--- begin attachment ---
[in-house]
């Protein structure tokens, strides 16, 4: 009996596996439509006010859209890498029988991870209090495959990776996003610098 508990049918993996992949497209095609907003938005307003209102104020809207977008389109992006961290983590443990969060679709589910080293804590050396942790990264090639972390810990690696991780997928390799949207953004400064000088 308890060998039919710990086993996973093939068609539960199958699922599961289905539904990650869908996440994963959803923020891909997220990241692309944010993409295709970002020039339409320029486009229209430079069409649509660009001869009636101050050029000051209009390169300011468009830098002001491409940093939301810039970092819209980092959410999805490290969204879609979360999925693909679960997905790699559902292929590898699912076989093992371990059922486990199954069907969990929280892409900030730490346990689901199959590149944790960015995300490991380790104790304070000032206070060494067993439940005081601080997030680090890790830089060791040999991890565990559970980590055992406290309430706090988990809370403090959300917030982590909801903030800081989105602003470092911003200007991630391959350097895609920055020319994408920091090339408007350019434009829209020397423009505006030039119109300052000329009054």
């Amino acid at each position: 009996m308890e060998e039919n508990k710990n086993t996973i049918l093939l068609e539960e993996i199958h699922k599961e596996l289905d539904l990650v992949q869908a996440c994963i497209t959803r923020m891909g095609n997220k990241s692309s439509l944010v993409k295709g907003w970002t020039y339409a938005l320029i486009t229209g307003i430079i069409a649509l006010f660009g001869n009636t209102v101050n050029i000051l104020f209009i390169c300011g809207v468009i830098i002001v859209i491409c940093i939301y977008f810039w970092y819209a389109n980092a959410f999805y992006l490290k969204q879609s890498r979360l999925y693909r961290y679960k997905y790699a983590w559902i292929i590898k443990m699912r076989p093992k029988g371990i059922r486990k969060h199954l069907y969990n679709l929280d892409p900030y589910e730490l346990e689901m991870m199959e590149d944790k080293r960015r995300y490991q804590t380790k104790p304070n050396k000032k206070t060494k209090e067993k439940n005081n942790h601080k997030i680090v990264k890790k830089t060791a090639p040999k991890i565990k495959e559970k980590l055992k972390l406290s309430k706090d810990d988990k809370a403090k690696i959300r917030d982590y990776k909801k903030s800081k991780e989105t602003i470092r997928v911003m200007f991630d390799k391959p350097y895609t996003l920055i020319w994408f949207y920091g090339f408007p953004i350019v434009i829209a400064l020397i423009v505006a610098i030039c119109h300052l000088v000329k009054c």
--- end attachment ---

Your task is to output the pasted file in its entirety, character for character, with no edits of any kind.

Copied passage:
[in-house]
């Protein structure tokens, strides 16, 4: 009996596996439509006010859209890498029988991870209090495959990776996003610098 508990049918993996992949497209095609907003938005307003209102104020809207977008389109992006961290983590443990969060679709589910080293804590050396942790990264090639972390810990690696991780997928390799949207953004400064000088 308890060998039919710990086993996973093939068609539960199958699922599961289905539904990650869908996440994963959803923020891909997220990241692309944010993409295709970002020039339409320029486009229209430079069409649509660009001869009636101050050029000051209009390169300011468009830098002001491409940093939301810039970092819209980092959410999805490290969204879609979360999925693909679960997905790699559902292929590898699912076989093992371990059922486990199954069907969990929280892409900030730490346990689901199959590149944790960015995300490991380790104790304070000032206070060494067993439940005081601080997030680090890790830089060791040999991890565990559970980590055992406290309430706090988990809370403090959300917030982590909801903030800081989105602003470092911003200007991630391959350097895609920055020319994408920091090339408007350019434009829209020397423009505006030039119109300052000329009054």
């Amino acid at each position: 009996m308890e060998e039919n508990k710990n086993t996973i049918l093939l068609e539960e993996i199958h699922k599961e596996l289905d539904l990650v992949q869908a996440c994963i497209t959803r923020m891909g095609n997220k990241s692309s439509l944010v993409k295709g907003w970002t020039y339409a938005l320029i486009t229209g307003i430079i069409a649509l006010f660009g001869n009636t209102v101050n050029i000051l104020f209009i390169c300011g809207v468009i830098i002001v859209i491409c940093i939301y977008f810039w970092y819209a389109n980092a959410f999805y992006l490290k969204q879609s890498r979360l999925y693909r961290y679960k997905y790699a983590w559902i292929i590898k443990m699912r076989p093992k029988g371990i059922r486990k969060h199954l069907y969990n679709l929280d892409p900030y589910e730490l346990e689901m991870m199959e590149d944790k080293r960015r995300y490991q804590t380790k104790p304070n050396k000032k206070t060494k209090e067993k439940n005081n942790h601080k997030i680090v990264k890790k830089t060791a090639p040999k991890i565990k495959e559970k980590l055992k972390l406290s309430k706090d810990d988990k809370a403090k690696i959300r917030d982590y990776k909801k903030s800081k991780e989105t602003i470092r997928v911003m200007f991630d390799k391959p350097y895609t996003l920055i020319w994408f949207y920091g090339f408007p953004i350019v434009i829209a400064l020397i423009v505006a610098i030039c119109h300052l000088v000329k009054c």